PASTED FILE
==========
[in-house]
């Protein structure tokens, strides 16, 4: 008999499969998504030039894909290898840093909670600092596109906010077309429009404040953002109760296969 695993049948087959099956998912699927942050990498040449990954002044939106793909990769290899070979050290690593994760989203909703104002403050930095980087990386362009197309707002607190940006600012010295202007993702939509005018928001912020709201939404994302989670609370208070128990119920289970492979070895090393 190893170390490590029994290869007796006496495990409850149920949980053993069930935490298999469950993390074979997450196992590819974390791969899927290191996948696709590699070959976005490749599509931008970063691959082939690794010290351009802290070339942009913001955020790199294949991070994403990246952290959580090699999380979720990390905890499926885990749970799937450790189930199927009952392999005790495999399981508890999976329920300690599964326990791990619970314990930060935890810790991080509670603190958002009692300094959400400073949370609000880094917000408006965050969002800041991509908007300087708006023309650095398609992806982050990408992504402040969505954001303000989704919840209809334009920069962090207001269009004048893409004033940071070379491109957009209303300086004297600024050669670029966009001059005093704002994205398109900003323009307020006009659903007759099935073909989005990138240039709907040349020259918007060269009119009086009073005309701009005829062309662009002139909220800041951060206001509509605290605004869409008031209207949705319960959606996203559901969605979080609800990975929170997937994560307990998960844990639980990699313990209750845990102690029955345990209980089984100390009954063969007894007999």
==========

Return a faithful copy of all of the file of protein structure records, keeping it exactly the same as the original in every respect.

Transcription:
[in-house]
């Protein structure tokens, strides 16, 4: 008999499969998504030039894909290898840093909670600092596109906010077309429009404040953002109760296969 695993049948087959099956998912699927942050990498040449990954002044939106793909990769290899070979050290690593994760989203909703104002403050930095980087990386362009197309707002607190940006600012010295202007993702939509005018928001912020709201939404994302989670609370208070128990119920289970492979070895090393 190893170390490590029994290869007796006496495990409850149920949980053993069930935490298999469950993390074979997450196992590819974390791969899927290191996948696709590699070959976005490749599509931008970063691959082939690794010290351009802290070339942009913001955020790199294949991070994403990246952290959580090699999380979720990390905890499926885990749970799937450790189930199927009952392999005790495999399981508890999976329920300690599964326990791990619970314990930060935890810790991080509670603190958002009692300094959400400073949370609000880094917000408006965050969002800041991509908007300087708006023309650095398609992806982050990408992504402040969505954001303000989704919840209809334009920069962090207001269009004048893409004033940071070379491109957009209303300086004297600024050669670029966009001059005093704002994205398109900003323009307020006009659903007759099935073909989005990138240039709907040349020259918007060269009119009086009073005309701009005829062309662009002139909220800041951060206001509509605290605004869409008031209207949705319960959606996203559901969605979080609800990975929170997937994560307990998960844990639980990699313990209750845990102690029955345990209980089984100390009954063969007894007999």